Jesse Gordon contributed to this story.
This past summer, Noelle Helder was selected as an Alaska Sea Grant State Fellow and matched with the Alaska Center for Energy and Power (ACEP) at the University of Alaska Fairbanks. ACEP is a research group that uses applied research to address statewide energy challenges.
Noelle is using her geospatial skills to map the Alaska coastline and site locations for Alaska’s developing coastal alternative energy infrastructure. She is using tools and data, including drone mapping, ship-based sonars, and satellite data, to map the coastline and nearshore waters across spatial scales. “This work will allow us to explore new methods, technologies and tools to map Alaska’s massive coastline more efficiently and at a higher resolution,” Noelle said.
Noelle earned a B.S. in marine science from the University of South Florida. While there, she conducted field research in the Caribbean, diving coral reefs to inform tropical ecosystem management practices. After graduating, Noelle worked with several labs in the Caribbean conducting research on fisheries management and the impacts of climate change and habitat loss on coral reefs. She also worked as a naturalist and tour guide with Alaska Wildland Adventures in remote sites throughout the Kenai Peninsula. More recently, Noelle completed a Master of Science degree in ecology from the University of Alberta, Edmonton. As a graduate student, she continued tropical ecosystem research, where she used new technologies to map coral reefs to help inform restoration efforts.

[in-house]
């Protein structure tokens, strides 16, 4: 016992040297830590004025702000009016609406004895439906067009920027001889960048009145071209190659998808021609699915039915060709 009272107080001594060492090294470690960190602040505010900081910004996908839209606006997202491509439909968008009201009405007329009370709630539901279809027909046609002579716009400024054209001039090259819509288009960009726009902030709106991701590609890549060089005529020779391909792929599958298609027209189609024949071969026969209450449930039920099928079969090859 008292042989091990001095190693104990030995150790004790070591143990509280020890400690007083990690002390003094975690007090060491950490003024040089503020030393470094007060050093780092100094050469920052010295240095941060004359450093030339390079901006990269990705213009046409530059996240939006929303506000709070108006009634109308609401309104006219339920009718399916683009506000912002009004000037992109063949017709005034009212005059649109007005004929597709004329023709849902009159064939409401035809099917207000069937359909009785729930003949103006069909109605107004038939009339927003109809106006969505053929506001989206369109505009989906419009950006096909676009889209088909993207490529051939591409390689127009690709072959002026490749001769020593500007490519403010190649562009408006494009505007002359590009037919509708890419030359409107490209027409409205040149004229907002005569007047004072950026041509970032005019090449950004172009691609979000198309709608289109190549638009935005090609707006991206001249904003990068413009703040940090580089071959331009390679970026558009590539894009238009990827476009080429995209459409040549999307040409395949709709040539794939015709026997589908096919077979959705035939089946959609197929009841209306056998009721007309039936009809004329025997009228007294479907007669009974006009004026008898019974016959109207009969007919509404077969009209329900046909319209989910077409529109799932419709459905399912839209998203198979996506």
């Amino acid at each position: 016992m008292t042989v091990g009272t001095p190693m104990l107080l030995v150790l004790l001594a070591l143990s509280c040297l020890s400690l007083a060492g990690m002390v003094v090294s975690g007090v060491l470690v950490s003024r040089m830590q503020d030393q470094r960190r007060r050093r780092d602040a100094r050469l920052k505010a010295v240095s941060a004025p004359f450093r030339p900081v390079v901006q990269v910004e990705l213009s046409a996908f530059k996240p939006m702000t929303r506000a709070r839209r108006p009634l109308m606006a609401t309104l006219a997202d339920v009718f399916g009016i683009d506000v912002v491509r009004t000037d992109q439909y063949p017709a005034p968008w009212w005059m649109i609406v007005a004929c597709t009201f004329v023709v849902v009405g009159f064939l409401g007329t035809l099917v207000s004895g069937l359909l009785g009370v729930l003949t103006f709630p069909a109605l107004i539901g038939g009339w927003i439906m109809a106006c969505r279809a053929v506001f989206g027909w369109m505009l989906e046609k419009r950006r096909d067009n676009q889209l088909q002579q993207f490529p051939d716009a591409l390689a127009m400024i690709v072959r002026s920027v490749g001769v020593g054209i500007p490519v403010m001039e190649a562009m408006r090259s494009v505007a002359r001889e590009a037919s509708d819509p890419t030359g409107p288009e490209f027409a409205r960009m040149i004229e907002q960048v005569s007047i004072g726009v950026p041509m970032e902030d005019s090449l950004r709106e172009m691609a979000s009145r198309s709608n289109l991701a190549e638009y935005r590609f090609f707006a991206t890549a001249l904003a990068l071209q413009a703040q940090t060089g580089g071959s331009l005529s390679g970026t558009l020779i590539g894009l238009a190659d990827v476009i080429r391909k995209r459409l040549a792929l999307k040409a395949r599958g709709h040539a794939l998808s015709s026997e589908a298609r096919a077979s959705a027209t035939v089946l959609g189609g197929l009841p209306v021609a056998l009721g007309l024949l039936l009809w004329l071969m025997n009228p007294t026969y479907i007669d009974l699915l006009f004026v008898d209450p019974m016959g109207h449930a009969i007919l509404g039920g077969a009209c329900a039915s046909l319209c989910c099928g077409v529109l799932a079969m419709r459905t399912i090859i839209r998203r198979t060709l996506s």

The Alaska Sea Grant State Fellowship with ACEP appealed to Noelle because of the opportunity to use her knowledge of geospatial technologies at the scale of Alaska’s coastline. “I got really into mapping data as a graduate student, and wanted to take my geospatial and remote sensing skills to another level. Technologies are continuously improving, so I was excited about the opportunity to work on these skills and learn directly from people who have the experience and big ideas to move this work forward.”
Noelle shared that she is benefiting from the chance to work with scientists from different disciplines. “I’m an ecologist and I’m working with engineers, so it’s been valuable to work on a truly interdisciplinary team, use each other’s strengths to address complex problems, and build collaborations with other groups and agencies within the state.”